The heart of tech is coming to the heart of the Mediterranean. Join TNW in València this March 🇪🇸

This article was published on February 1, 2015

A first-time founder’s guide to term sheets: What’s a convertible loan?

A first-time founder’s guide to term sheets: What’s a convertible loan?
Andrej Kiska
Story by

Andrej Kiska

Andrej Kiska is an associate at a Prague-based venture capital fund Credo Ventures. Prior to Credo, Andrej worked at an early growth fund Be Andrej Kiska is an associate at a Prague-based venture capital fund Credo Ventures. Prior to Credo, Andrej worked at an early growth fund Benson Oak, the first backer of AVG Technologies

Andrej Kiska is an Associate at Credo Ventures.

In the past five years, seed-stage investing has experienced a boom. In North America, seed funds now represent 67 percent of all VC funds, up from 33 percent in 2008.

The CEE region is no different: according to European Private Equity and Venture Capital Association, the number of seed deals has increased 19x over the past four years. Even considering the fact that EVCA’s data is not fully comprehensive, since many investments are not announced at all or are not made by EVCA’s members, it still illustrates my point.

Hand-in-hand with the rise in seed funding naturally comes an increasing number of issued term sheets to all sorts of startups in the earliest stages. Most of these, especially in the CEE, are issued to first-time founders who might not have seen a term sheet before.

If you’re interested in learning more, here’s my term sheet guide to help founders in Europe navigate the funding process.

What is a term sheet?


A term sheet is a non-binding summary of key terms of the proposed transaction. There are typically just two binding provisions: exclusivity and confidentiality.

Confidentiality limits the amount of information an entrepreneur can share with anyone besides the investors who have proposed the term sheet. Basically, once you sign a term sheet, you should not discuss the terms with anyone who has not signed it.

While this clause only becomes valid after the term sheet has been signed (just like exclusivity), it is important to treat the information sensitively even before a term sheet is signed. You will not make your potential investor too happy if you forward his term sheet to other investors to solicit a better offer.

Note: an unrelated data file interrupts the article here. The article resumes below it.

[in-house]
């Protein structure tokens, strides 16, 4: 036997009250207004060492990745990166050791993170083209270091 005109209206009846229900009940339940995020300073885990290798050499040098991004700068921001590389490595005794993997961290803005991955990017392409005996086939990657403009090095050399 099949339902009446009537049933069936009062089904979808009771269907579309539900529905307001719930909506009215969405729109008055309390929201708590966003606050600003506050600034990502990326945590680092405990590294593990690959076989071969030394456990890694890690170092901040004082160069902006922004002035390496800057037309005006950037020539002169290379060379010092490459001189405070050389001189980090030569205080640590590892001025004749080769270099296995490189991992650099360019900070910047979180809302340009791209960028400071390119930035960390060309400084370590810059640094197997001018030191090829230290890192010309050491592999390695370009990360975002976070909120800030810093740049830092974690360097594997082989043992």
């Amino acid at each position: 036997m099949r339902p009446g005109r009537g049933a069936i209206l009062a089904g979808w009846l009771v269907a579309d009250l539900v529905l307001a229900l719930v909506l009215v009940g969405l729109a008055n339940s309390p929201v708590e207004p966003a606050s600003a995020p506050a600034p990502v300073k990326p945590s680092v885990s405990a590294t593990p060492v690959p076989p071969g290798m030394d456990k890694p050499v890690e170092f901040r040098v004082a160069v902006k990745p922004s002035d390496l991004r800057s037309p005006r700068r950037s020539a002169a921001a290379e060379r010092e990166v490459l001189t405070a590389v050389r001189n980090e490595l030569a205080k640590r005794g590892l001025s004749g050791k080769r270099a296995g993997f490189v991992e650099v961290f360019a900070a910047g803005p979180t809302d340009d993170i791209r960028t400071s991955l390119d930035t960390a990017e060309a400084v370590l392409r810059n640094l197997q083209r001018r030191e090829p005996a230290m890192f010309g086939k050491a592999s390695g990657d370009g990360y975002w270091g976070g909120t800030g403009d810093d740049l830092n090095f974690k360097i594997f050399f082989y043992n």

Exclusivity prevents the entrepreneur from negotiating with other investors for some finite period of time. The goal of the exclusivity provision, similarly to confidentiality, is to ensure that the entrepreneur doesn’t use the signed term sheet as a negotiation tool to attract more investors/better terms.

If the transaction does not occur within the specified time frame, the entrepreneur can resume negotiations with other investors.

Why focusing too much on valuation can damage your startup

Valuation is quite important. At the same time, I would argue that many entrepreneurs (especially the first-timers) overemphasize its importance, which entails quite a few risks.

First, you might not get a deal done with the fund you prefer. Sticking with a fund that provides the best valuation can have short-term gains but can cost you in the long run.

A fund that competes only on valuation is indirectly saying that such a fund can’t add much value. Choosing the right partner whom you trust can really boost your startup; even if it means a cut to today’s valuation, it can result in a much more valuable startup later on. I have seen too many startups get killed because they chose the wrong investor.

Second, a high seed valuation sets a high hurdle for subsequent rounds as well. Say you want to raise your seed round at EUR 3 MM valuation, and you expect that valuation to triple or quadruple by Series A to make it an attractive proposition for your investors. Do you know how many companies raised a Series A at EUR 10 MM valuations or higher in the CEE? A handful.